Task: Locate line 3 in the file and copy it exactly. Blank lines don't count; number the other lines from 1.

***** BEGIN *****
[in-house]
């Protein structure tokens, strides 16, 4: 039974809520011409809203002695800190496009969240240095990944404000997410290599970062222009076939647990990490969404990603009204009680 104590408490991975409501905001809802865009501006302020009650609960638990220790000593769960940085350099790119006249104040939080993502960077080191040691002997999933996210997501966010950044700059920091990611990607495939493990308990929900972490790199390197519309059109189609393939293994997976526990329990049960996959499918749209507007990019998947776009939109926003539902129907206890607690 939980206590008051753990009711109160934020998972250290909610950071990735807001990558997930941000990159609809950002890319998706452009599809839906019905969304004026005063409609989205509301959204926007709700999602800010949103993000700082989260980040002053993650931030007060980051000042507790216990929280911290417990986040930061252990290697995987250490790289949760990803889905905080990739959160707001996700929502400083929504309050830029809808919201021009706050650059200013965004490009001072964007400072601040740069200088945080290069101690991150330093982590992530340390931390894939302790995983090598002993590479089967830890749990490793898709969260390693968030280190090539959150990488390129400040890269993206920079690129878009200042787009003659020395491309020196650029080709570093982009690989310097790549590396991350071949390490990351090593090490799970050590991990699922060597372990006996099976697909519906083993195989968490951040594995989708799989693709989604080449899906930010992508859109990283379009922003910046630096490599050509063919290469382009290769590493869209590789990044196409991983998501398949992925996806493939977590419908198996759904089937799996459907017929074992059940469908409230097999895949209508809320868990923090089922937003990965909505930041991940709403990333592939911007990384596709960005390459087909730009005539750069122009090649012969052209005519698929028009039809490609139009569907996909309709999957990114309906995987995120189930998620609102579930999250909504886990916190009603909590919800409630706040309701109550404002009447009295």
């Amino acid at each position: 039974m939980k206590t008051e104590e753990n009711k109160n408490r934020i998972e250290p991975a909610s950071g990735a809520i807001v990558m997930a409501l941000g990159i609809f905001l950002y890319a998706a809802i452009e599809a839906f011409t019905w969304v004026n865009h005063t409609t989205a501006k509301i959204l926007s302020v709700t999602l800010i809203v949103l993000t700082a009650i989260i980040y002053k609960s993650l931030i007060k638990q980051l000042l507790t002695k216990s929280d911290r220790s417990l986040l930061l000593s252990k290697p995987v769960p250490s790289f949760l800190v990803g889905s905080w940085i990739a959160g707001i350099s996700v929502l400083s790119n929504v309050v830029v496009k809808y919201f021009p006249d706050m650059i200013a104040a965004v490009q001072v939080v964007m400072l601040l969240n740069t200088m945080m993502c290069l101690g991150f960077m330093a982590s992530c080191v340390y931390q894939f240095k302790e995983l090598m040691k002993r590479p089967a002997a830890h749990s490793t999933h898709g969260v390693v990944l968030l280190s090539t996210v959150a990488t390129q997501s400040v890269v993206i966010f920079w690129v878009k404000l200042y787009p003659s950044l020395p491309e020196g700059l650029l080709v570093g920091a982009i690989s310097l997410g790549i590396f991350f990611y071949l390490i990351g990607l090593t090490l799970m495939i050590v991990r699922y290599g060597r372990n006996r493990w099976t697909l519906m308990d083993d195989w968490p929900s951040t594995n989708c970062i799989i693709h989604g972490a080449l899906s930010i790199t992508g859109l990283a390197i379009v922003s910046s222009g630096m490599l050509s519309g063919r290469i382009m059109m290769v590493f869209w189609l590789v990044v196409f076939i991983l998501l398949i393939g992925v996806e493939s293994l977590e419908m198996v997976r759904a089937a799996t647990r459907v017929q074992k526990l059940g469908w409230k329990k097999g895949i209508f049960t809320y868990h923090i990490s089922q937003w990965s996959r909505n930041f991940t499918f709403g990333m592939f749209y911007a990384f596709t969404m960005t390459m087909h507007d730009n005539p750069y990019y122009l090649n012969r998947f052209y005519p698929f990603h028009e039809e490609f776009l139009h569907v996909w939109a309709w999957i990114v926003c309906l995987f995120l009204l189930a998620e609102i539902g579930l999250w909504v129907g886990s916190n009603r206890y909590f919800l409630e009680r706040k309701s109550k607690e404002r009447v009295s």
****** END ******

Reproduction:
């Amino acid at each position: 039974m939980k206590t008051e104590e753990n009711k109160n408490r934020i998972e250290p991975a909610s950071g990735a809520i807001v990558m997930a409501l941000g990159i609809f905001l950002y890319a998706a809802i452009e599809a839906f011409t019905w969304v004026n865009h005063t409609t989205a501006k509301i959204l926007s302020v709700t999602l800010i809203v949103l993000t700082a009650i989260i980040y002053k609960s993650l931030i007060k638990q980051l000042l507790t002695k216990s929280d911290r220790s417990l986040l930061l000593s252990k290697p995987v769960p250490s790289f949760l800190v990803g889905s905080w940085i990739a959160g707001i350099s996700v929502l400083s790119n929504v309050v830029v496009k809808y919201f021009p006249d706050m650059i200013a104040a965004v490009q001072v939080v964007m400072l601040l969240n740069t200088m945080m993502c290069l101690g991150f960077m330093a982590s992530c080191v340390y931390q894939f240095k302790e995983l090598m040691k002993r590479p089967a002997a830890h749990s490793t999933h898709g969260v390693v990944l968030l280190s090539t996210v959150a990488t390129q997501s400040v890269v993206i966010f920079w690129v878009k404000l200042y787009p003659s950044l020395p491309e020196g700059l650029l080709v570093g920091a982009i690989s310097l997410g790549i590396f991350f990611y071949l390490i990351g990607l090593t090490l799970m495939i050590v991990r699922y290599g060597r372990n006996r493990w099976t697909l519906m308990d083993d195989w968490p929900s951040t594995n989708c970062i799989i693709h989604g972490a080449l899906s930010i790199t992508g859109l990283a390197i379009v922003s910046s222009g630096m490599l050509s519309g063919r290469i382009m059109m290769v590493f869209w189609l590789v990044v196409f076939i991983l998501l398949i393939g992925v996806e493939s293994l977590e419908m198996v997976r759904a089937a799996t647990r459907v017929q074992k526990l059940g469908w409230k329990k097999g895949i209508f049960t809320y868990h923090i990490s089922q937003w990965s996959r909505n930041f991940t499918f709403g990333m592939f749209y911007a990384f596709t969404m960005t390459m087909h507007d730009n005539p750069y990019y122009l090649n012969r998947f052209y005519p698929f990603h028009e039809e490609f776009l139009h569907v996909w939109a309709w999957i990114v926003c309906l995987f995120l009204l189930a998620e609102i539902g579930l999250w909504v129907g886990s916190n009603r206890y909590f919800l409630e009680r706040k309701s109550k607690e404002r009447v009295s």